Findings from this study suggest that the low use of artemisinin-based combination therapy (ACT) in Butaleja for children 5 years and under may result from caregivers’ high perceived barrier to accessing ACT and low perceived benefits from ACT.
artemisinin-based combination therapy (ACT)
The new WHO recommendation of adding a single low-dose of PQ to AL did not compromise treatment outcome of uncomplicated P. falciparum malaria in Tanzania.
Artemisinin resistance phenotype as has been shown in this work, is a decrease in parasites susceptibility to artemisinin derivatives together with the parasite’s ability to recover from drug-induced dormancy after exposure to drug dosage above the in vivo clinical concentrations.
Falciparum malaria persists in hard-to-reach areas or demographic groups that are missed by conventional healthcare systems but could be reached by trained community members in a malaria post (MP).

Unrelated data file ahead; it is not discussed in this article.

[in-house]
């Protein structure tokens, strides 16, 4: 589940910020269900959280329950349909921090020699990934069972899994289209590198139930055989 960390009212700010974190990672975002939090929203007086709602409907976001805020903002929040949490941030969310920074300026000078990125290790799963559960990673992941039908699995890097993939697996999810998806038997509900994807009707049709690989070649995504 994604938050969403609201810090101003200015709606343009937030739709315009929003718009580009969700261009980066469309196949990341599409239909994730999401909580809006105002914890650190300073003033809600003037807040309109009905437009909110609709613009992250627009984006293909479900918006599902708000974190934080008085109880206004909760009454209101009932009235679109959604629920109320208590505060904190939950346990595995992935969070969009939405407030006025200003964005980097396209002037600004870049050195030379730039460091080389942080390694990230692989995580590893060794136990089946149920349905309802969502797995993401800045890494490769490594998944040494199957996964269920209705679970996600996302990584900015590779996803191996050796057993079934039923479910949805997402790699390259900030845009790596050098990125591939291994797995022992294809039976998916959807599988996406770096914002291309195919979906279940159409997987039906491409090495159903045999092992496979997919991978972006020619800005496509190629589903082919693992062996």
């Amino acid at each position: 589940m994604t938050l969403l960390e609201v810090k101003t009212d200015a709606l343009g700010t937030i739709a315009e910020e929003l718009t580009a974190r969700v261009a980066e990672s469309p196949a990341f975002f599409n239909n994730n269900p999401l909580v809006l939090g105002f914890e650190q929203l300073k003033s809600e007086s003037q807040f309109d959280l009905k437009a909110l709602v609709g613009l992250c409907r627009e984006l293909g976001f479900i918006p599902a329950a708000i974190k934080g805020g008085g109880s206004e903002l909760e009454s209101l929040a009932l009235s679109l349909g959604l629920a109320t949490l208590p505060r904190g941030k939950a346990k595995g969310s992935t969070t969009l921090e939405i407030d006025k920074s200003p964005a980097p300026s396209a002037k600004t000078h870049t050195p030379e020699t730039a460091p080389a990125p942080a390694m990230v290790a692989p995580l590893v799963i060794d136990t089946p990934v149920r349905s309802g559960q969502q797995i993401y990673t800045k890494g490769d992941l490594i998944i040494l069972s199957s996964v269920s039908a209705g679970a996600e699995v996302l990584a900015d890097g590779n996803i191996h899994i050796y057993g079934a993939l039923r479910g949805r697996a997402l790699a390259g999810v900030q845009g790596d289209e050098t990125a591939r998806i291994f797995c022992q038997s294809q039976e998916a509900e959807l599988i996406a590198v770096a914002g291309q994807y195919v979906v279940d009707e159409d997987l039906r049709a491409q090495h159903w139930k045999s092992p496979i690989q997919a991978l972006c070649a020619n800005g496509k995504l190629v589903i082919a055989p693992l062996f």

Most outlets never stocked RDTs; therefore, testing prior to treatment was unlikely for customers seeking treatment in the private retail sector.
Despite a decline in the prevalence of chloroquine resistance due to the official withdrawal of the drug and to the introduction of ACT, the spread of resistance to chloroquine has continued.
ACT treatment of admitted hospital patients with imported uncomplicated malaria from P. falciparum reduced the days spent hospitalized as well as producing a more rapid parasite clearance compared to classic treatment.
Private healthcare facilities and drug shops and providers who prioritize consumers’ demand instead of recommended practices were more likely to stock oral AMT.
The efficacy of AL and ASAQ remains high in Togo, and both drugs are well tolerated.
Artemisinin-based combination therapy with the AMFm logo was accessible and affordable for most people seeking treatment from health facilities and LCS shops in rural areas.